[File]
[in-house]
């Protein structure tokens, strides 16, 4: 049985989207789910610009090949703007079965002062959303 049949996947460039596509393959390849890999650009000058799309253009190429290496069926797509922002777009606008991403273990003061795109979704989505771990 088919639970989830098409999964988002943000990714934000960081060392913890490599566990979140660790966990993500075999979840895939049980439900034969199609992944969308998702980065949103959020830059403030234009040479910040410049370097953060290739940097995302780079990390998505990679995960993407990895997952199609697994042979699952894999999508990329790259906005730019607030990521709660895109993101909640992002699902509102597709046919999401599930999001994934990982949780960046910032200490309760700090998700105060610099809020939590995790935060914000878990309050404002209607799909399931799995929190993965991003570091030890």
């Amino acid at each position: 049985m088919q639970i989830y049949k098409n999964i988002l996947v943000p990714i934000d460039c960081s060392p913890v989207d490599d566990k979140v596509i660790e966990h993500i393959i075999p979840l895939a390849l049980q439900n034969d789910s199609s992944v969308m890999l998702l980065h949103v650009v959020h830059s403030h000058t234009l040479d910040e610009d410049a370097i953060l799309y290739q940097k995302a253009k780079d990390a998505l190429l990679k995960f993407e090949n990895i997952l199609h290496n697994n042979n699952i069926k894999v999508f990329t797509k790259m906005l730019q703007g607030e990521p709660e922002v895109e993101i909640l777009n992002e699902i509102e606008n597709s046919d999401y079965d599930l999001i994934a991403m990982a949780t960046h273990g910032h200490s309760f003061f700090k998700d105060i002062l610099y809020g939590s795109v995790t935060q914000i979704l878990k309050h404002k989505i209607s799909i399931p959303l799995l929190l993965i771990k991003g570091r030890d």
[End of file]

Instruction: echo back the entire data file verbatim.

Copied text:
[in-house]
């Protein structure tokens, strides 16, 4: 049985989207789910610009090949703007079965002062959303 049949996947460039596509393959390849890999650009000058799309253009190429290496069926797509922002777009606008991403273990003061795109979704989505771990 088919639970989830098409999964988002943000990714934000960081060392913890490599566990979140660790966990993500075999979840895939049980439900034969199609992944969308998702980065949103959020830059403030234009040479910040410049370097953060290739940097995302780079990390998505990679995960993407990895997952199609697994042979699952894999999508990329790259906005730019607030990521709660895109993101909640992002699902509102597709046919999401599930999001994934990982949780960046910032200490309760700090998700105060610099809020939590995790935060914000878990309050404002209607799909399931799995929190993965991003570091030890």
């Amino acid at each position: 049985m088919q639970i989830y049949k098409n999964i988002l996947v943000p990714i934000d460039c960081s060392p913890v989207d490599d566990k979140v596509i660790e966990h993500i393959i075999p979840l895939a390849l049980q439900n034969d789910s199609s992944v969308m890999l998702l980065h949103v650009v959020h830059s403030h000058t234009l040479d910040e610009d410049a370097i953060l799309y290739q940097k995302a253009k780079d990390a998505l190429l990679k995960f993407e090949n990895i997952l199609h290496n697994n042979n699952i069926k894999v999508f990329t797509k790259m906005l730019q703007g607030e990521p709660e922002v895109e993101i909640l777009n992002e699902i509102e606008n597709s046919d999401y079965d599930l999001i994934a991403m990982a949780t960046h273990g910032h200490s309760f003061f700090k998700d105060i002062l610099y809020g939590s795109v995790t935060q914000i979704l878990k309050h404002k989505i209607s799909i399931p959303l799995l929190l993965i771990k991003g570091r030890d």